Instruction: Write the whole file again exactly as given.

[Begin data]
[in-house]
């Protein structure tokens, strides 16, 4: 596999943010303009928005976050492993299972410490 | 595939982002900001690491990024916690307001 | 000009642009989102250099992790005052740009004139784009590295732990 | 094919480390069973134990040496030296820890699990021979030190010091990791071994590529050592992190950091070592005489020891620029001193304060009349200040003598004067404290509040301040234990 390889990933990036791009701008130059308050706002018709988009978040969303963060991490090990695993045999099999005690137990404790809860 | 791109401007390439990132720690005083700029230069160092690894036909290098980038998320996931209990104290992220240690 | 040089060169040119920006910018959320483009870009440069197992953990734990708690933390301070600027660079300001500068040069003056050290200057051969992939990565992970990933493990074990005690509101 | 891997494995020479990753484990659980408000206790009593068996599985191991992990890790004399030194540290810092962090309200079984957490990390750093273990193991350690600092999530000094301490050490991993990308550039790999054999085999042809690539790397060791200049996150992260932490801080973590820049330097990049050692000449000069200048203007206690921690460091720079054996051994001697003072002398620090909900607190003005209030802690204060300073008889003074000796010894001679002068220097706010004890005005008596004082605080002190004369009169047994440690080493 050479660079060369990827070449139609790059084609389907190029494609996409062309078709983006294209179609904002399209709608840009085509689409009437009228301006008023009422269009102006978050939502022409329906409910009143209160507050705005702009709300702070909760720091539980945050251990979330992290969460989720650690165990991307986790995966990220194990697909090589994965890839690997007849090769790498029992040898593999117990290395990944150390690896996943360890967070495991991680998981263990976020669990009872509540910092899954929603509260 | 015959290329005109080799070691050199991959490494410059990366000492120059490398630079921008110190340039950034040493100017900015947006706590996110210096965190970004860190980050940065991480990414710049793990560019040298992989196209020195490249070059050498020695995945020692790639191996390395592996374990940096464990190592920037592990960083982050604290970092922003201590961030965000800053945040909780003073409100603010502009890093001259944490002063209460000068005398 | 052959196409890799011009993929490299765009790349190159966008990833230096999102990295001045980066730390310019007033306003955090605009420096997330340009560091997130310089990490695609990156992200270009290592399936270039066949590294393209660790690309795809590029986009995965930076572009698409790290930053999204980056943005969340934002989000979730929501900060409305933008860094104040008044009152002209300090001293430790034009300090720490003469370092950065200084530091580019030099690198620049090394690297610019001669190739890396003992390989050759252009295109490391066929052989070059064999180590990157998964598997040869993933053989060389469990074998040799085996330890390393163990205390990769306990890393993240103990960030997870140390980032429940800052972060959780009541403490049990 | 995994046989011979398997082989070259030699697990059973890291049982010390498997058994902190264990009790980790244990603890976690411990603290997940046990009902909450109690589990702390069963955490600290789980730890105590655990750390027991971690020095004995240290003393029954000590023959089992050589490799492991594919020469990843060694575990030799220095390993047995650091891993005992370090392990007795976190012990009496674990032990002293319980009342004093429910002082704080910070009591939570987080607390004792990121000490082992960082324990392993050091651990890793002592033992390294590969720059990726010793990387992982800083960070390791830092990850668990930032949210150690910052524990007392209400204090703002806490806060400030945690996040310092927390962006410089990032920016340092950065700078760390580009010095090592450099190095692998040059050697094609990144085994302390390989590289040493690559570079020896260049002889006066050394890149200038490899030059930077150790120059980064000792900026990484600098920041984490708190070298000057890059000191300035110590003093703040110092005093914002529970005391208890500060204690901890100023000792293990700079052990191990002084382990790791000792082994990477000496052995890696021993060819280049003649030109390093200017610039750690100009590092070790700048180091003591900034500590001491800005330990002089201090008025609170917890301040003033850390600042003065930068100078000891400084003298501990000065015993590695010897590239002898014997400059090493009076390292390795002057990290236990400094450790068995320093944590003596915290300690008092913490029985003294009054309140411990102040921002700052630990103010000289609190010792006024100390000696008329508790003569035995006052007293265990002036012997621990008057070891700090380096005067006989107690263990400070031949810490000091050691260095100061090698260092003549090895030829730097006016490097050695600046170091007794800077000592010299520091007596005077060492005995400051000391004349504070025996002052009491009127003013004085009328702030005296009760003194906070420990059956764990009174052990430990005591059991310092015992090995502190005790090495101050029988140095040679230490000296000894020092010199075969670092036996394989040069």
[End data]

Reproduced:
[in-house]
């Protein structure tokens, strides 16, 4: 596999943010303009928005976050492993299972410490 | 595939982002900001690491990024916690307001 | 000009642009989102250099992790005052740009004139784009590295732990 | 094919480390069973134990040496030296820890699990021979030190010091990791071994590529050592992190950091070592005489020891620029001193304060009349200040003598004067404290509040301040234990 390889990933990036791009701008130059308050706002018709988009978040969303963060991490090990695993045999099999005690137990404790809860 | 791109401007390439990132720690005083700029230069160092690894036909290098980038998320996931209990104290992220240690 | 040089060169040119920006910018959320483009870009440069197992953990734990708690933390301070600027660079300001500068040069003056050290200057051969992939990565992970990933493990074990005690509101 | 891997494995020479990753484990659980408000206790009593068996599985191991992990890790004399030194540290810092962090309200079984957490990390750093273990193991350690600092999530000094301490050490991993990308550039790999054999085999042809690539790397060791200049996150992260932490801080973590820049330097990049050692000449000069200048203007206690921690460091720079054996051994001697003072002398620090909900607190003005209030802690204060300073008889003074000796010894001679002068220097706010004890005005008596004082605080002190004369009169047994440690080493 050479660079060369990827070449139609790059084609389907190029494609996409062309078709983006294209179609904002399209709608840009085509689409009437009228301006008023009422269009102006978050939502022409329906409910009143209160507050705005702009709300702070909760720091539980945050251990979330992290969460989720650690165990991307986790995966990220194990697909090589994965890839690997007849090769790498029992040898593999117990290395990944150390690896996943360890967070495991991680998981263990976020669990009872509540910092899954929603509260 | 015959290329005109080799070691050199991959490494410059990366000492120059490398630079921008110190340039950034040493100017900015947006706590996110210096965190970004860190980050940065991480990414710049793990560019040298992989196209020195490249070059050498020695995945020692790639191996390395592996374990940096464990190592920037592990960083982050604290970092922003201590961030965000800053945040909780003073409100603010502009890093001259944490002063209460000068005398 | 052959196409890799011009993929490299765009790349190159966008990833230096999102990295001045980066730390310019007033306003955090605009420096997330340009560091997130310089990490695609990156992200270009290592399936270039066949590294393209660790690309795809590029986009995965930076572009698409790290930053999204980056943005969340934002989000979730929501900060409305933008860094104040008044009152002209300090001293430790034009300090720490003469370092950065200084530091580019030099690198620049090394690297610019001669190739890396003992390989050759252009295109490391066929052989070059064999180590990157998964598997040869993933053989060389469990074998040799085996330890390393163990205390990769306990890393993240103990960030997870140390980032429940800052972060959780009541403490049990 | 995994046989011979398997082989070259030699697990059973890291049982010390498997058994902190264990009790980790244990603890976690411990603290997940046990009902909450109690589990702390069963955490600290789980730890105590655990750390027991971690020095004995240290003393029954000590023959089992050589490799492991594919020469990843060694575990030799220095390993047995650091891993005992370090392990007795976190012990009496674990032990002293319980009342004093429910002082704080910070009591939570987080607390004792990121000490082992960082324990392993050091651990890793002592033992390294590969720059990726010793990387992982800083960070390791830092990850668990930032949210150690910052524990007392209400204090703002806490806060400030945690996040310092927390962006410089990032920016340092950065700078760390580009010095090592450099190095692998040059050697094609990144085994302390390989590289040493690559570079020896260049002889006066050394890149200038490899030059930077150790120059980064000792900026990484600098920041984490708190070298000057890059000191300035110590003093703040110092005093914002529970005391208890500060204690901890100023000792293990700079052990191990002084382990790791000792082994990477000496052995890696021993060819280049003649030109390093200017610039750690100009590092070790700048180091003591900034500590001491800005330990002089201090008025609170917890301040003033850390600042003065930068100078000891400084003298501990000065015993590695010897590239002898014997400059090493009076390292390795002057990290236990400094450790068995320093944590003596915290300690008092913490029985003294009054309140411990102040921002700052630990103010000289609190010792006024100390000696008329508790003569035995006052007293265990002036012997621990008057070891700090380096005067006989107690263990400070031949810490000091050691260095100061090698260092003549090895030829730097006016490097050695600046170091007794800077000592010299520091007596005077060492005995400051000391004349504070025996002052009491009127003013004085009328702030005296009760003194906070420990059956764990009174052990430990005591059991310092015992090995502190005790090495101050029988140095040679230490000296000894020092010199075969670092036996394989040069």